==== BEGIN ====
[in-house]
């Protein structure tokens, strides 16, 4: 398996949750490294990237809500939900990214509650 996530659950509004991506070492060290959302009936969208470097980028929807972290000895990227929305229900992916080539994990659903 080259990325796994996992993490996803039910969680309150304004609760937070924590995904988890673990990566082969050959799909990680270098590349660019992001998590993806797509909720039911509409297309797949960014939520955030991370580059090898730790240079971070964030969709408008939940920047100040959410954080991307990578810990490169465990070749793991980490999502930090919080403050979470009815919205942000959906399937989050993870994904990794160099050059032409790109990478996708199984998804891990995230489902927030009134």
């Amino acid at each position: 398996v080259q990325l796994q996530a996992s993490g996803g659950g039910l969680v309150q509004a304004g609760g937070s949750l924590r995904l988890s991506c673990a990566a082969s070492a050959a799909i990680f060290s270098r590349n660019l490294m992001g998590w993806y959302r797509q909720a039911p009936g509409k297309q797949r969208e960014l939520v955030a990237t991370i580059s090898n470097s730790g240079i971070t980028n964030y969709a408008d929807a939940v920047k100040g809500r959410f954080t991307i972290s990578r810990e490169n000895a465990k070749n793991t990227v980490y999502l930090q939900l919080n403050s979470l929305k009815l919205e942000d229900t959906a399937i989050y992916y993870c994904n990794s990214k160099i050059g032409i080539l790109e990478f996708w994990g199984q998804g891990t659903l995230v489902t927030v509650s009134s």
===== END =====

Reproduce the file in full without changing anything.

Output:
[in-house]
């Protein structure tokens, strides 16, 4: 398996949750490294990237809500939900990214509650 996530659950509004991506070492060290959302009936969208470097980028929807972290000895990227929305229900992916080539994990659903 080259990325796994996992993490996803039910969680309150304004609760937070924590995904988890673990990566082969050959799909990680270098590349660019992001998590993806797509909720039911509409297309797949960014939520955030991370580059090898730790240079971070964030969709408008939940920047100040959410954080991307990578810990490169465990070749793991980490999502930090919080403050979470009815919205942000959906399937989050993870994904990794160099050059032409790109990478996708199984998804891990995230489902927030009134």
């Amino acid at each position: 398996v080259q990325l796994q996530a996992s993490g996803g659950g039910l969680v309150q509004a304004g609760g937070s949750l924590r995904l988890s991506c673990a990566a082969s070492a050959a799909i990680f060290s270098r590349n660019l490294m992001g998590w993806y959302r797509q909720a039911p009936g509409k297309q797949r969208e960014l939520v955030a990237t991370i580059s090898n470097s730790g240079i971070t980028n964030y969709a408008d929807a939940v920047k100040g809500r959410f954080t991307i972290s990578r810990e490169n000895a465990k070749n793991t990227v980490y999502l930090q939900l919080n403050s979470l929305k009815l919205e942000d229900t959906a399937i989050y992916y993870c994904n990794s990214k160099i050059g032409i080539l790109e990478f996708w994990g199984q998804g891990t659903l995230v489902t927030v509650s009134s």